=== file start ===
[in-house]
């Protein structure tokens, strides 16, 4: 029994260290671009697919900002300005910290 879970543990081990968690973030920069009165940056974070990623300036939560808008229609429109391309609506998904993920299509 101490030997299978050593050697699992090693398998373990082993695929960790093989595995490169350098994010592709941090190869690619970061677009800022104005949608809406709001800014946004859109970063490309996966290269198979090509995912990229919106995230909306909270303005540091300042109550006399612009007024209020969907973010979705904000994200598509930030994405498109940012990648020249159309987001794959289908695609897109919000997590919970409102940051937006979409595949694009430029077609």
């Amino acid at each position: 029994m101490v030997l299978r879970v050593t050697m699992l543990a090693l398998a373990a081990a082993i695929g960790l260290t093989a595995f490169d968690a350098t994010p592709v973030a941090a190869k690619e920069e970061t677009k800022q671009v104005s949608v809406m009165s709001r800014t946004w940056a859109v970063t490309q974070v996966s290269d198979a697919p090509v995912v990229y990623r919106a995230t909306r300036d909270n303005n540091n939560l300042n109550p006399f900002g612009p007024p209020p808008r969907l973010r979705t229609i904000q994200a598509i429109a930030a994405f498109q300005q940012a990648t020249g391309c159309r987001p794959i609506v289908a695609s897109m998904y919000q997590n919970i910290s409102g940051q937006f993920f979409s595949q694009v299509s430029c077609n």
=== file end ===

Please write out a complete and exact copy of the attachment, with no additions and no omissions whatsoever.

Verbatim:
[in-house]
């Protein structure tokens, strides 16, 4: 029994260290671009697919900002300005910290 879970543990081990968690973030920069009165940056974070990623300036939560808008229609429109391309609506998904993920299509 101490030997299978050593050697699992090693398998373990082993695929960790093989595995490169350098994010592709941090190869690619970061677009800022104005949608809406709001800014946004859109970063490309996966290269198979090509995912990229919106995230909306909270303005540091300042109550006399612009007024209020969907973010979705904000994200598509930030994405498109940012990648020249159309987001794959289908695609897109919000997590919970409102940051937006979409595949694009430029077609």
């Amino acid at each position: 029994m101490v030997l299978r879970v050593t050697m699992l543990a090693l398998a373990a081990a082993i695929g960790l260290t093989a595995f490169d968690a350098t994010p592709v973030a941090a190869k690619e920069e970061t677009k800022q671009v104005s949608v809406m009165s709001r800014t946004w940056a859109v970063t490309q974070v996966s290269d198979a697919p090509v995912v990229y990623r919106a995230t909306r300036d909270n303005n540091n939560l300042n109550p006399f900002g612009p007024p209020p808008r969907l973010r979705t229609i904000q994200a598509i429109a930030a994405f498109q300005q940012a990648t020249g391309c159309r987001p794959i609506v289908a695609s897109m998904y919000q997590n919970i910290s409102g940051q937006f993920f979409s595949q694009v299509s430029c077609n």